There’s come to be something of an expectation over the years that mobile games are free. While this sentiment certainly isn’t echoed by everyone, it’s nonetheless commonplace. We’ve come to accept the “costs” associated with such free-to-play models, whether we’re paying in our time by watching advertisements, or paying out of pocket to buy in-game content. It’s gotten to the point where some of the biggest and most profitable games don’t cost a cent out of the gate.
Overall, I think that this is completely fine. It gives game developers ways to make revenue, regardless of whether their game costs something up front. Sure, some methods of doing so are more egregious and/or questionable than others, but there are still plenty of mobile games out there that one can enjoy without ever feeling overwhelmed with ads or pressure to spend. Perhaps the best part is that several games use the free-to-play model as a sort of “trial version”; you can experience the whole game for free if you’re willing to put up with advertisements, or you can chuck the developers a few dollars to have a completely ad-free experience.
However, I think the mobile market’s focus on free has also managed to significantly damage its reputation. As controversies around loot boxes and microtransactions rise and many gamers become increasingly fed up with the “corporate side” of games, several developers have tried to distance themselves from all the backlash. The common method of doing so is to make the game cost money up front; players pay to play, but then (usually) don’t have to deal with any interruptions after the fact.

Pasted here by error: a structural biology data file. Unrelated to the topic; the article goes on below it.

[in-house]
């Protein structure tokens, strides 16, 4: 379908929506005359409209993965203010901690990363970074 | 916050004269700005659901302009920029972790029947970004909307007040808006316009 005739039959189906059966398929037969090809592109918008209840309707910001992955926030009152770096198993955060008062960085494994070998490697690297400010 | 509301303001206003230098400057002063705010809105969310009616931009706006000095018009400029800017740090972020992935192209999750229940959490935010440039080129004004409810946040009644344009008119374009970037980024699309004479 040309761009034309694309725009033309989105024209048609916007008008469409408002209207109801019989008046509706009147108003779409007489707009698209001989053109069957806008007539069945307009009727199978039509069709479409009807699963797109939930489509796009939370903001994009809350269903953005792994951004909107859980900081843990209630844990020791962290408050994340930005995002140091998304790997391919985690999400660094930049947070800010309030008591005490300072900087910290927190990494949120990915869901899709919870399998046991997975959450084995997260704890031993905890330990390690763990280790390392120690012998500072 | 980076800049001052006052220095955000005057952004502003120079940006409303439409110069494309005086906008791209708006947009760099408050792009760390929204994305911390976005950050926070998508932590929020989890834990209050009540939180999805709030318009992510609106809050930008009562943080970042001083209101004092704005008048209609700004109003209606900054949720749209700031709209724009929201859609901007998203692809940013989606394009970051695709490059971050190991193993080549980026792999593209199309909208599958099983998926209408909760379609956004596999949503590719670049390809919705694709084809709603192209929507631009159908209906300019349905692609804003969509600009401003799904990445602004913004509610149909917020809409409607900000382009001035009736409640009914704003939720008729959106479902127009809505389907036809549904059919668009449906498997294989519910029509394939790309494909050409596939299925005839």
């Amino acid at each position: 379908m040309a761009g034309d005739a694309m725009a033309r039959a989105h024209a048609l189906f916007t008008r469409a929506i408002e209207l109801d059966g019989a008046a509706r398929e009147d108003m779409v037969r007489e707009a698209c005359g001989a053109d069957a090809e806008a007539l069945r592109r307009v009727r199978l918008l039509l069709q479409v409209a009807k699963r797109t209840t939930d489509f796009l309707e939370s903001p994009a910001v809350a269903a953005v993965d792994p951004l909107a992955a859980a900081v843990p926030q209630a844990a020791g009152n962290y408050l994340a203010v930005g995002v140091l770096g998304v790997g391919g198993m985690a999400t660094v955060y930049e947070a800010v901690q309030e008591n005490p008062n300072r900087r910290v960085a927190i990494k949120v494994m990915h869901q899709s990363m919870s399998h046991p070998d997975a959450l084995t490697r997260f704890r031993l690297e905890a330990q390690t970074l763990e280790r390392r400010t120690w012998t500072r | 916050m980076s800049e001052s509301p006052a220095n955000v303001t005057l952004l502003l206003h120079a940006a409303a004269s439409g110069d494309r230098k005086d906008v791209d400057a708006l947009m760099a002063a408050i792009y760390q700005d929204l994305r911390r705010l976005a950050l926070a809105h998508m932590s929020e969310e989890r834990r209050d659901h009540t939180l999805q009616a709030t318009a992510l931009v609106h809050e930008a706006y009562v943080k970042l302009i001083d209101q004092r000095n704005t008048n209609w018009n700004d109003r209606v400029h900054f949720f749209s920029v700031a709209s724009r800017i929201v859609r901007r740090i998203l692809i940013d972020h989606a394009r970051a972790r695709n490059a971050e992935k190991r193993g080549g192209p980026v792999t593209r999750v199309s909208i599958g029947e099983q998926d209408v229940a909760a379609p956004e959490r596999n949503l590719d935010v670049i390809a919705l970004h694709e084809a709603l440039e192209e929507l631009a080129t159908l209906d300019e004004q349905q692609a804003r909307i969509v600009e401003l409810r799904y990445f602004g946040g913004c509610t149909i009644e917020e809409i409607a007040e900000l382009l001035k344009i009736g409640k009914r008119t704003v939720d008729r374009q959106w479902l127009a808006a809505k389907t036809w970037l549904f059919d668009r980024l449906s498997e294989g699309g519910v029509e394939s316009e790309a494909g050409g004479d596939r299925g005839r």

Unfortunately, unlike the “mainstream” console/PC market, mobile games didn’t become popularized in the public eye as paid commodities; a large part of why games like Angry Birds and Clash of Clans have seen so much success is because anyone with a smartphone or tablet can download and play them free of charge. The preconception that mobile games “should” be free means that plenty of gamers will utterly dismiss “premium-priced” titles, solely based on them having the gall to charge up front. Not only that, but premium titles end up looking instantly unattractive to the average user browsing an app store; seeing the waves of “FREE” broken up by “$4.99” has caused the same reaction in me many a time: “Why would I pay for this when I can get all this other stuff for free?”
Well, because those premium titles are more than worth your time. With how powerful phones and tablets are getting these days, developers have found ways of cramming everything from puzzle-platformers to lengthy RPGs into the palm of your hand. They are frequently incredibly entertaining, polished experiences that will have you addicted not because of some dastardly psychological manipulation, but because they’re just really fun games. Plus, the complete lack of advertisements means that enjoyment never has to be put on hold so you can be sold some new Bejeweled rip-off.
Obviously, I’m sure there are devs out there who are attempting to take this market and exploit it like many AAA companies are these days, throwing microtransactions and the like into the game you already paid for. However, with mobile’s penchant for smaller, more lightweight experiences, it’s far more likely that looking at premium titles will reward you with games that rival the engagement one can get from a big budget console game. There’s nothing wrong with mobile games being free, but expecting all mobile games to be only free-to-play will take you away from the best games you can take on the go.